3

Architectural software patterns and maintainability: A case study

Hoffman, Fredrik January 2001 (has links)
<p>The importance of building maintainable software is being recognized in the community of software development. By developing software that is easy to maintain, the time and resources needed to perform the modifications may be decreased. This will in turn mean economical savings and increased profits.</p><p>Architectural software patterns are said to promote the development of maintainable software. The aim of this project was therefore to investigate whether architectural software patterns possess this property or not. A case study was performed where two candidate architectures were compared using a method called Architectural analysis of modifiability. This method uses change scenarios and modification ratios to identify differences between candidate architectures. A system developed at Ericsson Microwave Systems AB was used for the case study.</p><p>One of the candidate architectures consisted of two architectural software patterns: the Layers pattern and the Model-View-Controller pattern. The architecture analysis showed that the Layers pattern did promote maintainability whereas the Model-View-Controller pattern did not, from the basis of judgement associated with the method.</p>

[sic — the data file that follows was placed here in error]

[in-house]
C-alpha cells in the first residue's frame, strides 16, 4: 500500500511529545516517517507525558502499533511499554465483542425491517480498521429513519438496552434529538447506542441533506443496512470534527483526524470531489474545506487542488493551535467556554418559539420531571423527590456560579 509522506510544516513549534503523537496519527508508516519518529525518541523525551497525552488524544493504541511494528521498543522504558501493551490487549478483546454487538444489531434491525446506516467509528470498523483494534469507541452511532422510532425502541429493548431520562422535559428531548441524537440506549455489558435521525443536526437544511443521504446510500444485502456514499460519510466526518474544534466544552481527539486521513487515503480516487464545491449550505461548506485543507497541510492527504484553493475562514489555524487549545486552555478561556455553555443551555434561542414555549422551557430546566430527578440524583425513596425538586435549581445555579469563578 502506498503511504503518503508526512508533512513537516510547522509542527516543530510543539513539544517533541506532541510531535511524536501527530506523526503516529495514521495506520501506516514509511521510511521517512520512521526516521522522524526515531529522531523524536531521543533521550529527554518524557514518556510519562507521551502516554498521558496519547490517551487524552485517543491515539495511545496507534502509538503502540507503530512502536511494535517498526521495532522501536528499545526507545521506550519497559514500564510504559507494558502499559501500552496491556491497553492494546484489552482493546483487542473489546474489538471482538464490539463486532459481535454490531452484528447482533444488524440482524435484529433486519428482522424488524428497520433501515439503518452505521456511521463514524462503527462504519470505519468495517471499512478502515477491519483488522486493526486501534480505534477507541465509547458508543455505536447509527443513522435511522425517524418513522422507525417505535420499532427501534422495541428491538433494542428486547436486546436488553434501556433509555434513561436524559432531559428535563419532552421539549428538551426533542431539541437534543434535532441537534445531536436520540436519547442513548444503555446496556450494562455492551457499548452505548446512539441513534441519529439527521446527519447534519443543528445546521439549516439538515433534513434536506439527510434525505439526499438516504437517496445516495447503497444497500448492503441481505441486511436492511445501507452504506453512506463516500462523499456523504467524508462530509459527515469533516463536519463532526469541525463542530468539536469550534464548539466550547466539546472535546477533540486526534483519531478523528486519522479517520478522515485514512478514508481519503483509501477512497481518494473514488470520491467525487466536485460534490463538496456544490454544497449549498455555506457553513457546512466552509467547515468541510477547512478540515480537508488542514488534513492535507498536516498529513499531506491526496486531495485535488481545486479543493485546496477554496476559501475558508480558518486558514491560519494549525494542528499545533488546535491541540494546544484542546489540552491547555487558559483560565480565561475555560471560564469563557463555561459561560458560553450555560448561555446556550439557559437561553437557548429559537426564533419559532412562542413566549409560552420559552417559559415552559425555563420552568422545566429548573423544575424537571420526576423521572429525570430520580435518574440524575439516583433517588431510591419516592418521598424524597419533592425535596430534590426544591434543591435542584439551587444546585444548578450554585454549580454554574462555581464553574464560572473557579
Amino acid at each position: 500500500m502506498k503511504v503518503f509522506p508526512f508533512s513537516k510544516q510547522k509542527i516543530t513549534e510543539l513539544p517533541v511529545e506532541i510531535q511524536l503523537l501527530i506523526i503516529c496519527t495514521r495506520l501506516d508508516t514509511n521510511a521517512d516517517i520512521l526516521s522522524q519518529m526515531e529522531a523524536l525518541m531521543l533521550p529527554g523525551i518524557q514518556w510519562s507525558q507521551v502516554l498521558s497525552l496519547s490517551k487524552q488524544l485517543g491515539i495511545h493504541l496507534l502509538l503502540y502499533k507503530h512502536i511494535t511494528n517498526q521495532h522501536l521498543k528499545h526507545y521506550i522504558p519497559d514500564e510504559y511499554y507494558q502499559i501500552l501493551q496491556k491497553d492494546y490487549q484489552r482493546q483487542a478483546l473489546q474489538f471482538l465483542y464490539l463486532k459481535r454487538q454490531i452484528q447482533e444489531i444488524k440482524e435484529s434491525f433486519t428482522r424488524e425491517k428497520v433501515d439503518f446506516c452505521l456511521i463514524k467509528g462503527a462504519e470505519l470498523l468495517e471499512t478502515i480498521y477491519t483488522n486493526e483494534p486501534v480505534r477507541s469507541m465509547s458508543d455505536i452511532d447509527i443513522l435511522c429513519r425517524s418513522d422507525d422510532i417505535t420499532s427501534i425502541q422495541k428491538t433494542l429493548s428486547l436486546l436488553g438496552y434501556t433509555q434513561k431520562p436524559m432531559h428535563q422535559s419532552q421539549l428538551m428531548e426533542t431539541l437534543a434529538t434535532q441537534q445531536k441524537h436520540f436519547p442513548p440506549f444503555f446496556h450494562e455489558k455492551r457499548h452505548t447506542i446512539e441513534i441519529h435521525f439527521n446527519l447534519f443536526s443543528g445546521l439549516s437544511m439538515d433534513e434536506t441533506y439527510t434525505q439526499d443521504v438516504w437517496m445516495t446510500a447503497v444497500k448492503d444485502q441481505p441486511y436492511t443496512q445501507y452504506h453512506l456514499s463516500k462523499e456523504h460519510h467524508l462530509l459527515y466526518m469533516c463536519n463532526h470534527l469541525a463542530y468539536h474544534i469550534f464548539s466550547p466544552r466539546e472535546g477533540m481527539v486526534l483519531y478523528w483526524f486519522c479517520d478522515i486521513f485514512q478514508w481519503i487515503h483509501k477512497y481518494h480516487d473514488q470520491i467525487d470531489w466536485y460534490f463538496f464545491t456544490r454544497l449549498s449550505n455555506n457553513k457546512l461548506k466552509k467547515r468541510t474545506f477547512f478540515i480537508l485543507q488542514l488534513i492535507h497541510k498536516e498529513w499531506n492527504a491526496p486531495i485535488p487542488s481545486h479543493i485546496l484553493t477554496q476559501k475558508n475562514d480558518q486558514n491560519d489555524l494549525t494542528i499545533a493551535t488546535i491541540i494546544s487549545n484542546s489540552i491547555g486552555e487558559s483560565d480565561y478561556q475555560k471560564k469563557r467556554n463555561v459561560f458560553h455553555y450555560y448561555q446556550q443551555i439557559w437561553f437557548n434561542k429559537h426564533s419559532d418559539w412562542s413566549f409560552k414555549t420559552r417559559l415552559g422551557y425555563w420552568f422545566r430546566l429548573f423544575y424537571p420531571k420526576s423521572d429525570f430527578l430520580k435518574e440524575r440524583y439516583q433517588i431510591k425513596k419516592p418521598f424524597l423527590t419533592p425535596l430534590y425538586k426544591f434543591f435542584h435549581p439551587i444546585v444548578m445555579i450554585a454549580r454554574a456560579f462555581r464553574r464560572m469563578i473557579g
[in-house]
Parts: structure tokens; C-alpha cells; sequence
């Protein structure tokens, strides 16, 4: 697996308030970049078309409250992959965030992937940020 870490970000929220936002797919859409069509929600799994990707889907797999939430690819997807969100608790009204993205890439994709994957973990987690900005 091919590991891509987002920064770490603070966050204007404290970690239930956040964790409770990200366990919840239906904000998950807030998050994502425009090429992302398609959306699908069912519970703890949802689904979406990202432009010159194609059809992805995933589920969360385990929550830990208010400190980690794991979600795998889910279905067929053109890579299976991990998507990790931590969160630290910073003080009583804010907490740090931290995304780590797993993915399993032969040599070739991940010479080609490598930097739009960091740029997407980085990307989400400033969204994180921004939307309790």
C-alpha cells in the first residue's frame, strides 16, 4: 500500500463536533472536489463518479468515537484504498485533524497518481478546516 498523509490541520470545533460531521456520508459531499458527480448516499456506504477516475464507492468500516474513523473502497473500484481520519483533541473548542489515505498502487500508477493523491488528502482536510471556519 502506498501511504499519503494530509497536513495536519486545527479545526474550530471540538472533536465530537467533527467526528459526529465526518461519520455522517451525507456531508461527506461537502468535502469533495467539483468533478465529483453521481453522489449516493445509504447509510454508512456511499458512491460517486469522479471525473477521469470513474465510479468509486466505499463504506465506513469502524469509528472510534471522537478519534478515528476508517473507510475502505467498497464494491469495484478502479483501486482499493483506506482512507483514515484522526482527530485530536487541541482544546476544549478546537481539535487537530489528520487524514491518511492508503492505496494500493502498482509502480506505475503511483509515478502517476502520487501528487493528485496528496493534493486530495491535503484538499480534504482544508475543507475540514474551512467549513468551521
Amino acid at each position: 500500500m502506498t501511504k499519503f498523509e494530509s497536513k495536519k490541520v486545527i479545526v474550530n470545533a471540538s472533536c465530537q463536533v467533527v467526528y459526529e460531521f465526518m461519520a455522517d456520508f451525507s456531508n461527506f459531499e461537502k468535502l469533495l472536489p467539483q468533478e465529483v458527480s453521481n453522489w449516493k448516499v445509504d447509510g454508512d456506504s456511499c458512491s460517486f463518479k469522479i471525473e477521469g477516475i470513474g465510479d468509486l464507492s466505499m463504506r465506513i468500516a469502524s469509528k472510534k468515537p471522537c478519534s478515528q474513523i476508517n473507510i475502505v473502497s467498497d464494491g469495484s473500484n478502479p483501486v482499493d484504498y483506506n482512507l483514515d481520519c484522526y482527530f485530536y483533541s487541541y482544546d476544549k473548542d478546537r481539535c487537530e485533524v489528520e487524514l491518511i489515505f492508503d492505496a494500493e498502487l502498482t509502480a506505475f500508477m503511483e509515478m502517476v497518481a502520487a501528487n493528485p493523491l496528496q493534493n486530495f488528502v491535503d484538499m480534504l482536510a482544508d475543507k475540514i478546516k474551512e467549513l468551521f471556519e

4

A design process based on patterns and non-functional requirements /

Araujo, Iván J. January 1900 (has links)
Thesis (M.C.S.) - Carleton University, 2002. / Includes bibliographical references (p. 134-138). Also available in electronic format on the Internet.
5

Managing group development : a pattern language for growing and maintaining highly effective groups /

Green, Judy N. January 1900 (has links)